A common misconception about Cinco de Mayo is that its Mexico’s Independence Day. It’s actually the celebration of the Battle of Pueblo, where an outnumbered and outgunned Mexican Army fended off invading French forces on May 5, 1862. I read all about it on my phone (at least I admit to my own ignorance) while I sat in Frogee’s Cocktail Bar on Highway 18 and wondered how Thrasho de Mayo, an event hosted by Blaze featuring some of the sickest hardcore acts from all over the desert, could relate to this. The only conclusions I could draw were fraught with cultural appropriation and Americanization, until finally I had to listen to the voice in the back of my head that screamed, “QUIT OVERTHINKING IT, EAT YOUR TACOS AND ENJOY THE GODDAMN SHOW”.
Our first band of the evening, Dead Rekoning, was a first-rate start to the show. Armed with tracks like the self-titled “Dead Rekoning” (available here on their soundcloud) and “Fire in the Sky”, Dead Rekoning’s blend of punk and metal made for a solid opening to an evening promising to get faster and heavier. I managed to catch up with singer/bassist Anthony G and drummer Danny Vega after the show and reminisced with Vega over a show I saw at a mutual friend’s house back in his Against Faction days, where he was a high school senior at the start of his drumming career and I was a naive sophomore tripping over my own two feet after one beer.
Next in line were In Decline, a band that bolsters some killer screaming vocals from singer Charlie Warr (Yes, that is his real name) and a great mix of hardcore and metal akin to bands like Cancer Bats and This Is Hell. My only complaint, and the same complaint can apply to Dead Rekoning, was the briefness of the sets. Granted, organizing an event and getting it to run on schedule is no easy feat and when things go smoothly, it should be a good thing, but I really did want to hear more from Dead Rekoning and In Decline. These were two really strong local acts and I can’t wait to see more of them.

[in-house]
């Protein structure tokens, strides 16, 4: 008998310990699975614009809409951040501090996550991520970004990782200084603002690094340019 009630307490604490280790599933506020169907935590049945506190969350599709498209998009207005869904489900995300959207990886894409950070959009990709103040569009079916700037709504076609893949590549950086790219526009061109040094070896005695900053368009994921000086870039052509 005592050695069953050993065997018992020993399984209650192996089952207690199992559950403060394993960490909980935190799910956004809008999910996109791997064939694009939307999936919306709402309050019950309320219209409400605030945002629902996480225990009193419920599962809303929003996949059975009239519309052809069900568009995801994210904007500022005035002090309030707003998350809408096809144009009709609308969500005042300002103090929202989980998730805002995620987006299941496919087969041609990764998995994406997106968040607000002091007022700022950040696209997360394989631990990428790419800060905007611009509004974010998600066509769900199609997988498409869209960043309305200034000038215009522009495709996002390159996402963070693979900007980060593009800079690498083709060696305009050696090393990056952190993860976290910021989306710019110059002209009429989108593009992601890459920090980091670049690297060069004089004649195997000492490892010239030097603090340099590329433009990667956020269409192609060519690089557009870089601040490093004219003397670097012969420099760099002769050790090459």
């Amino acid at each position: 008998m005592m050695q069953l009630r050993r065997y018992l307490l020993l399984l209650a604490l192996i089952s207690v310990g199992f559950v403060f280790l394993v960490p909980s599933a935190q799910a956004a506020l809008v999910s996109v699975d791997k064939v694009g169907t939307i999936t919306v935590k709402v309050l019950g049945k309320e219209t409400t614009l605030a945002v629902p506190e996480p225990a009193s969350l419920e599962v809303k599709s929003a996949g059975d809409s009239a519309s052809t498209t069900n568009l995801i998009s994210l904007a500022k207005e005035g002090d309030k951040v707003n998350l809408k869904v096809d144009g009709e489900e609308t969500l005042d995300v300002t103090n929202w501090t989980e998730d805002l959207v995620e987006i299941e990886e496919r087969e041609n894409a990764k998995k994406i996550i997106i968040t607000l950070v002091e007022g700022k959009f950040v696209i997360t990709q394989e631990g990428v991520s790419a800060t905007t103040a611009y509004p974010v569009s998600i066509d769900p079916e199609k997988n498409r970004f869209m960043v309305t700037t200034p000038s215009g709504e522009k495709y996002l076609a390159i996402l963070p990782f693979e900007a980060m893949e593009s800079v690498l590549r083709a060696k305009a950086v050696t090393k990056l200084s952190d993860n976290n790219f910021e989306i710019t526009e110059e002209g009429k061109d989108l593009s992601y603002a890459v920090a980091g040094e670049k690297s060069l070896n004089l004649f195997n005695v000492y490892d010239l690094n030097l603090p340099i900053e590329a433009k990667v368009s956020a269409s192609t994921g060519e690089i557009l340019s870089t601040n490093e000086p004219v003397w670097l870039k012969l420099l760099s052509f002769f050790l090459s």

David Fajardo, drummer of In Decline, stuck around to perform with his other band, Stay Wild. Joined by Nick Riggs and Jehiah Tonnesen, Stay Wild lived up to their namesake, delivering intense hardcore charged with political topics ranging from the current presidential administration to sexual assault (both of which go hand in hand). I caught a few words with Tonneson after the set. The band is getting ready to take off on the 18th of May for a two week west coast tour, which has the boys at Stay Wild anxious. With their new E.P. titled “livelovelearn”, Stay Wild look like their ready to hit those tour dates with the same vigor they brought to Frogee’s stage.
During Stay Wild’s set, we had a couple of guest vocalists hop on the stage. These were brothers Josh and Danny Mathews of the next group, Cel Damage. Cel Damage was a bit of a departure from the type of hardcore we saw prior in the evening with a more experimental approach. They take on a very Locust-esque approach to songwriting, using a vocal effects pedal to build atmosphere with singer Danny Mathews grunts and screams before breaking it with pure immaculate fury. Not even broken guitar strings could deter this band from playing the set THEY wanted to play.
Now, let me take a minute to tell that I’ve heard a lot of band names over the years. Some pretty cool, some really lame and others just confusing. A band name is important because it’s the first thing you hear when you ask, “Who’s playing?” and a weak name can make or break a band. So, when I heard “Thrashquatch”, I knew right away that was something I had to see. A name like “Thrashquatch” caused me to envision Bigfoot, wearing a Suicidal Tendencies t-shirt, rampaging through a camp site, stepping on tents and knocking over coolers looking for beer. This would be his favorite band.
Of course, with a name like Thrashquatch, the music had better deliver and it did. With influences ranging from Slayer to Municipal Waste, Thrashquatch is music for thrashers by thrashers. Guitarist Jacob Crozier and Gio Trujillo shared the soloing duties, taking turns shredding while Don Barber hyped up the crowd with songs about Yeti’s, booze and moshing. The frantic energy put forth by the band was a perfect capstone to an event such as Thrasho de Mayo.
Links to the facebooks/bandcamps for all the bands are posted below. If you’re someone starved for some strong local hardcore, I highly recommend each one of these bands.